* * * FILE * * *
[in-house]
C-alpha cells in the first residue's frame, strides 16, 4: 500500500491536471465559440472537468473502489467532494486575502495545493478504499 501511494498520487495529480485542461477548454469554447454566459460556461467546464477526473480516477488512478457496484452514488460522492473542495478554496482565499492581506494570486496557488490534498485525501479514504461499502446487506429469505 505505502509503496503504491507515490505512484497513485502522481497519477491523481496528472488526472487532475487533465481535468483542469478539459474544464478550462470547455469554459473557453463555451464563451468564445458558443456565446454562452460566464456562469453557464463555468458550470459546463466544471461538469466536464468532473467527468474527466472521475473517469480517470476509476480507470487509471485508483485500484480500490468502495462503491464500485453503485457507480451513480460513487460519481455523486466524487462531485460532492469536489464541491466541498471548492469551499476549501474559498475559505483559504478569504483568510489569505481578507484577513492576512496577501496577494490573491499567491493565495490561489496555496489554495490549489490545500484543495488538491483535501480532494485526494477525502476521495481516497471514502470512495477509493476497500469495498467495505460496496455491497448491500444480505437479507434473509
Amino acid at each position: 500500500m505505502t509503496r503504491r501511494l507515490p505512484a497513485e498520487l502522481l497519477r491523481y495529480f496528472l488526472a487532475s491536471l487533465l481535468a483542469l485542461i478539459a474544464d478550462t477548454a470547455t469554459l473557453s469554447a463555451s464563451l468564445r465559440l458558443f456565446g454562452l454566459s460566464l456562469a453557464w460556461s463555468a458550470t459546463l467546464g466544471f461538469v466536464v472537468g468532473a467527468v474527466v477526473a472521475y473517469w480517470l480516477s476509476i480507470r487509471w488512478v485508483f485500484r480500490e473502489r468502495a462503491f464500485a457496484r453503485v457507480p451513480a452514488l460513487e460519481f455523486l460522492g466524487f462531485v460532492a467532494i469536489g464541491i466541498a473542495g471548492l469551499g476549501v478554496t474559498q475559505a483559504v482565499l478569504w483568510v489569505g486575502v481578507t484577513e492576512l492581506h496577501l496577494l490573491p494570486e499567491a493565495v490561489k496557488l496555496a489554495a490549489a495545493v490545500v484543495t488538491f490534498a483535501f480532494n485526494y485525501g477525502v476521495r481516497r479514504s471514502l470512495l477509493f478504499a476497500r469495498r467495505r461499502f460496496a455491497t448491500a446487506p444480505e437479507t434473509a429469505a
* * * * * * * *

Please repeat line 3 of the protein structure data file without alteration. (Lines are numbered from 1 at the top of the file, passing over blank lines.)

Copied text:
Amino acid at each position: 500500500m505505502t509503496r503504491r501511494l507515490p505512484a497513485e498520487l502522481l497519477r491523481y495529480f496528472l488526472a487532475s491536471l487533465l481535468a483542469l485542461i478539459a474544464d478550462t477548454a470547455t469554459l473557453s469554447a463555451s464563451l468564445r465559440l458558443f456565446g454562452l454566459s460566464l456562469a453557464w460556461s463555468a458550470t459546463l467546464g466544471f461538469v466536464v472537468g468532473a467527468v474527466v477526473a472521475y473517469w480517470l480516477s476509476i480507470r487509471w488512478v485508483f485500484r480500490e473502489r468502495a462503491f464500485a457496484r453503485v457507480p451513480a452514488l460513487e460519481f455523486l460522492g466524487f462531485v460532492a467532494i469536489g464541491i466541498a473542495g471548492l469551499g476549501v478554496t474559498q475559505a483559504v482565499l478569504w483568510v489569505g486575502v481578507t484577513e492576512l492581506h496577501l496577494l490573491p494570486e499567491a493565495v490561489k496557488l496555496a489554495a490549489a495545493v490545500v484543495t488538491f490534498a483535501f480532494n485526494y485525501g477525502v476521495r481516497r479514504s471514502l470512495l477509493f478504499a476497500r469495498r467495505r461499502f460496496a455491497t448491500a446487506p444480505e437479507t434473509a429469505a